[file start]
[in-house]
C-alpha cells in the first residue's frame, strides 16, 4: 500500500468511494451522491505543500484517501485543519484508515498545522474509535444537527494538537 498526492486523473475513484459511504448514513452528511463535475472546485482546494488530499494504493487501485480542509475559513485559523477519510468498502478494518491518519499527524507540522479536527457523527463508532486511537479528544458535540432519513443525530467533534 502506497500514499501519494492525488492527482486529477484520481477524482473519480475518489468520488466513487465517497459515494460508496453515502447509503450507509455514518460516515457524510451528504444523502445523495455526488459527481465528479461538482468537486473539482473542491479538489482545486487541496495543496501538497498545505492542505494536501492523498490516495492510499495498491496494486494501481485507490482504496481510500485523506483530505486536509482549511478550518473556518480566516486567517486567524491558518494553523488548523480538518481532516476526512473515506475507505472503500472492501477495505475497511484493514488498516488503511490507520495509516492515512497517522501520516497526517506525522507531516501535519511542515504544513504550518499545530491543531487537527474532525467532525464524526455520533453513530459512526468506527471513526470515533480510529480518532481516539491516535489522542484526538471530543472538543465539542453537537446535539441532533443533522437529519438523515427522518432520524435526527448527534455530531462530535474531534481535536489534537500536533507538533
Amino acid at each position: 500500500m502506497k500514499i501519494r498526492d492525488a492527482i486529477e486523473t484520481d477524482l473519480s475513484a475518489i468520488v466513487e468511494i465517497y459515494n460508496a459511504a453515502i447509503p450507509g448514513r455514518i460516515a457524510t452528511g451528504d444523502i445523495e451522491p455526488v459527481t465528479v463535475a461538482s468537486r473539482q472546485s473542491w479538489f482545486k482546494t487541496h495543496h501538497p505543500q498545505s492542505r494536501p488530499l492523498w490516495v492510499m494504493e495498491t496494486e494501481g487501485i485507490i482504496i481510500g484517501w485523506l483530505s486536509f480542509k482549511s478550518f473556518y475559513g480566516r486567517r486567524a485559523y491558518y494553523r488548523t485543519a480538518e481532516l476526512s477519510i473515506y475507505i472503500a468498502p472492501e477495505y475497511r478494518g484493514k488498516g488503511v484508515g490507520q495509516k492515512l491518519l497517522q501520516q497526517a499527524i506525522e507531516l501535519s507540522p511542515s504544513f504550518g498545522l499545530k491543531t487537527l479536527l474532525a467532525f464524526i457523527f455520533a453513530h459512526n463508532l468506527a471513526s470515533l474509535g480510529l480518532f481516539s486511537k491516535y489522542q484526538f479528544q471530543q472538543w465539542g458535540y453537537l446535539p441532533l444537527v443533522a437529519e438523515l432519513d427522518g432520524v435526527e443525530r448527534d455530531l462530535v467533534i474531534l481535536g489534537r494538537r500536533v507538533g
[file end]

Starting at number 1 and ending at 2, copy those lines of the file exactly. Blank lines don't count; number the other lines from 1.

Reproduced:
[in-house]
C-alpha cells in the first residue's frame, strides 16, 4: 500500500468511494451522491505543500484517501485543519484508515498545522474509535444537527494538537 498526492486523473475513484459511504448514513452528511463535475472546485482546494488530499494504493487501485480542509475559513485559523477519510468498502478494518491518519499527524507540522479536527457523527463508532486511537479528544458535540432519513443525530467533534 502506497500514499501519494492525488492527482486529477484520481477524482473519480475518489468520488466513487465517497459515494460508496453515502447509503450507509455514518460516515457524510451528504444523502445523495455526488459527481465528479461538482468537486473539482473542491479538489482545486487541496495543496501538497498545505492542505494536501492523498490516495492510499495498491496494486494501481485507490482504496481510500485523506483530505486536509482549511478550518473556518480566516486567517486567524491558518494553523488548523480538518481532516476526512473515506475507505472503500472492501477495505475497511484493514488498516488503511490507520495509516492515512497517522501520516497526517506525522507531516501535519511542515504544513504550518499545530491543531487537527474532525467532525464524526455520533453513530459512526468506527471513526470515533480510529480518532481516539491516535489522542484526538471530543472538543465539542453537537446535539441532533443533522437529519438523515427522518432520524435526527448527534455530531462530535474531534481535536489534537500536533507538533